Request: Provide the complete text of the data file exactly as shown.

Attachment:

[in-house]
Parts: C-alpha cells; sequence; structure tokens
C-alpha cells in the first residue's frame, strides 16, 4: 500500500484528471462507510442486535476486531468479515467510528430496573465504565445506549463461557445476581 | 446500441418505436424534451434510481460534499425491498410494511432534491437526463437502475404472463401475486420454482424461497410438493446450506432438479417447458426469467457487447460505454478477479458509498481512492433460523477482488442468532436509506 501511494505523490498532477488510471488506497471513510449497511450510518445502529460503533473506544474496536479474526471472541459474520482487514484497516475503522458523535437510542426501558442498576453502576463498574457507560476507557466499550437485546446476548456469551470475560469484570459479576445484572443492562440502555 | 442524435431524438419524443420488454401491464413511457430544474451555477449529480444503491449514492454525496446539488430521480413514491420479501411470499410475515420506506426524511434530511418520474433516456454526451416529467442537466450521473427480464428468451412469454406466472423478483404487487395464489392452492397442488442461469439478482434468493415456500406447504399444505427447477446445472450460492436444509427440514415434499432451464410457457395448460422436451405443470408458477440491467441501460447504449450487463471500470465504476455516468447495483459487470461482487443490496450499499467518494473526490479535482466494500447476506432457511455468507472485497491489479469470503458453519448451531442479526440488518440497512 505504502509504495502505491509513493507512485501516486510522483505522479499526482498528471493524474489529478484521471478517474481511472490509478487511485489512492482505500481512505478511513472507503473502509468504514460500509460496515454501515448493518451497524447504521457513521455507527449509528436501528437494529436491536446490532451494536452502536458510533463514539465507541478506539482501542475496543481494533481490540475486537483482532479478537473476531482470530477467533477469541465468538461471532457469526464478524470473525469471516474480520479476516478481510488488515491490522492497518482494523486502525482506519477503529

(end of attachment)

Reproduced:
[in-house]
Parts: C-alpha cells; sequence; structure tokens
C-alpha cells in the first residue's frame, strides 16, 4: 500500500484528471462507510442486535476486531468479515467510528430496573465504565445506549463461557445476581 | 446500441418505436424534451434510481460534499425491498410494511432534491437526463437502475404472463401475486420454482424461497410438493446450506432438479417447458426469467457487447460505454478477479458509498481512492433460523477482488442468532436509506 501511494505523490498532477488510471488506497471513510449497511450510518445502529460503533473506544474496536479474526471472541459474520482487514484497516475503522458523535437510542426501558442498576453502576463498574457507560476507557466499550437485546446476548456469551470475560469484570459479576445484572443492562440502555 | 442524435431524438419524443420488454401491464413511457430544474451555477449529480444503491449514492454525496446539488430521480413514491420479501411470499410475515420506506426524511434530511418520474433516456454526451416529467442537466450521473427480464428468451412469454406466472423478483404487487395464489392452492397442488442461469439478482434468493415456500406447504399444505427447477446445472450460492436444509427440514415434499432451464410457457395448460422436451405443470408458477440491467441501460447504449450487463471500470465504476455516468447495483459487470461482487443490496450499499467518494473526490479535482466494500447476506432457511455468507472485497491489479469470503458453519448451531442479526440488518440497512 505504502509504495502505491509513493507512485501516486510522483505522479499526482498528471493524474489529478484521471478517474481511472490509478487511485489512492482505500481512505478511513472507503473502509468504514460500509460496515454501515448493518451497524447504521457513521455507527449509528436501528437494529436491536446490532451494536452502536458510533463514539465507541478506539482501542475496543481494533481490540475486537483482532479478537473476531482470530477467533477469541465468538461471532457469526464478524470473525469471516474480520479476516478481510488488515491490522492497518482494523486502525482506519477503529